Thomas Wakefeld (or Wakefield) (died 1575) was an English academic, the first Regius Professor of Hebrew at Cambridge University.
The Regius Professorship of Hebrew in the University of Cambridge is an ancient academic chair at the University of Cambridge founded by King Henry VIII in 1540.
He was born at Pontefract, Yorkshire. He was educated at the University of Cambridge, graduating B.A. in 1523.On 9 November 1540, by then M.A., he was appointed by King Henry VIII to the newly established professorship of Hebrew at Cambridge. This carried with it membership of Trinity College.
Pontefract is a historic market town in West Yorkshire, England, near the A1 and the M62 motorway. Historically part of the West Riding of Yorkshire, it is one of the five towns in the metropolitan borough of the City of Wakefield and has a population of 28,250, increasing to 30,881 at the 2011 Census. Pontefract's motto is Post mortem patris pro filio, Latin for "After the death of the father, support the son", a reference to the English Civil War Royalist sympathies.
Yorkshire, formally known as the County of York, is a historic county of Northern England and the largest in the United Kingdom. Due to its great size in comparison to other English counties, functions have been undertaken over time by its subdivisions, which have also been subject to periodic reform. Throughout these changes, Yorkshire has continued to be recognised as a geographical territory and cultural region. The name is familiar and well understood across the United Kingdom and is in common use in the media and the military, and also features in the titles of current areas of civil administration such as North Yorkshire, South Yorkshire, West Yorkshire and East Riding of Yorkshire.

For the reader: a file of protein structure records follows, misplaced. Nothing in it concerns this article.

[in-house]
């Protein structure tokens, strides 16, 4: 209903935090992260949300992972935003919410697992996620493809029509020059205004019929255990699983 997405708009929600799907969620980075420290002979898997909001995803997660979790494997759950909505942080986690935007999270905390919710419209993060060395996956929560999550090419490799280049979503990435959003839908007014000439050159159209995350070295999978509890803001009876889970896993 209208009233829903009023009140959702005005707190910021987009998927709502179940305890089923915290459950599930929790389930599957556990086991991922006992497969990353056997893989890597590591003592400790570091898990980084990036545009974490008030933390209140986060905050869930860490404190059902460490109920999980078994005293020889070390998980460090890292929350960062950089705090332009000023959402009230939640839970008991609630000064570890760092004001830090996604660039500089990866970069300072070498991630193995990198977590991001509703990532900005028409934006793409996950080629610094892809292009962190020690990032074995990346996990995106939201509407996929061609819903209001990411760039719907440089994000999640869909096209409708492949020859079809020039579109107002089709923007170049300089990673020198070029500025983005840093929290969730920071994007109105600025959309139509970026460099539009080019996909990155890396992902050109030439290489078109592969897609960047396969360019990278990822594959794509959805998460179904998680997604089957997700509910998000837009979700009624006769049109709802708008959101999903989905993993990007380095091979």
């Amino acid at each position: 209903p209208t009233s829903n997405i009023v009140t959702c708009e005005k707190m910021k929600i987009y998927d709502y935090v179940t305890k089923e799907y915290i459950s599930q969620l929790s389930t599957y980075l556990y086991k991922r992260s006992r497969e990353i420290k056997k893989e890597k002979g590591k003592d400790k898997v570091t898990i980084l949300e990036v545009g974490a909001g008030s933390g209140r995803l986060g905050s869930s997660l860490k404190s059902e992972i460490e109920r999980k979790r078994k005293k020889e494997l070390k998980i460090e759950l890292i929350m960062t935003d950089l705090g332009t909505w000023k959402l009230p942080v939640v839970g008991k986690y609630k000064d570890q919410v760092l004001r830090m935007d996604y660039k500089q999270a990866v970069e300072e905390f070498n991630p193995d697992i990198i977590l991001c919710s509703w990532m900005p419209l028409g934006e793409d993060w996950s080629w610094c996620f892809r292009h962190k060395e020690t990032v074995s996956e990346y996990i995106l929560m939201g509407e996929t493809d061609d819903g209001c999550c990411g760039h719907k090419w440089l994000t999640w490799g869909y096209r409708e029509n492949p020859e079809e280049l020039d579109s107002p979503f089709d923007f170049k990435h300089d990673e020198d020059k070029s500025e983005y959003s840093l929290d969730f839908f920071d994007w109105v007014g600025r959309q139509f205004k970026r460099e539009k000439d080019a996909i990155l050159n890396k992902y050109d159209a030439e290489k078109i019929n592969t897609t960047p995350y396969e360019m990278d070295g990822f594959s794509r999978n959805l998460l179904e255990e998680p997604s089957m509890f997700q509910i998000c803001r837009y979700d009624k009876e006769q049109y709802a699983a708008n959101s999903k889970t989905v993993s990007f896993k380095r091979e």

Henry VIII was King of England from 1509 until his death in 1547. He was the second Tudor monarch, succeeding his father Henry VII. Henry is best known for his six marriages, in particular his efforts to have his first marriage annulled. His disagreement with the Pope on the question of such an annulment led Henry to initiate the English Reformation, separating the Church of England from papal authority. He appointed himself the Supreme Head of the Church of England and dissolved convents and monasteries, for which he was excommunicated. Henry is also known as "the father of the Royal Navy"; he invested heavily in the Navy, increasing its size greatly from a few to more than 50 ships.
Between 1549 and 1553, and again between 1569 and 1575, the office of reading the Hebrew lecture was discharged by others. It is likely that Wakefeld was disqualified due to alleged Roman Catholic sympathies.
He died in 1575, and was buried on 24 April at Chesterton, near Cambridge.
Chesterton is a suburb in the northeast corner of Cambridge, England, 2.4 kilometres (1.5 mi) north of Cambridge station, on the north bank of the River Cam.
His Locutiones seu Phrases in Novo Testamento, quae videntur secundum proprietates linguae Hebraeae remained in manuscript.
Wakefield's brother Robert Wakefeld was also a scholar of language, and it has been suggested that John Wakefeld, gentleman, controller of the household of Archbishop Thomas Cranmer was his brother as well. Another 'Thomas Wakefeld' was servant to Cranmer in 1537. Wakefeld was twice married: first at the age of forty. He had nine children, three sons and six daughters.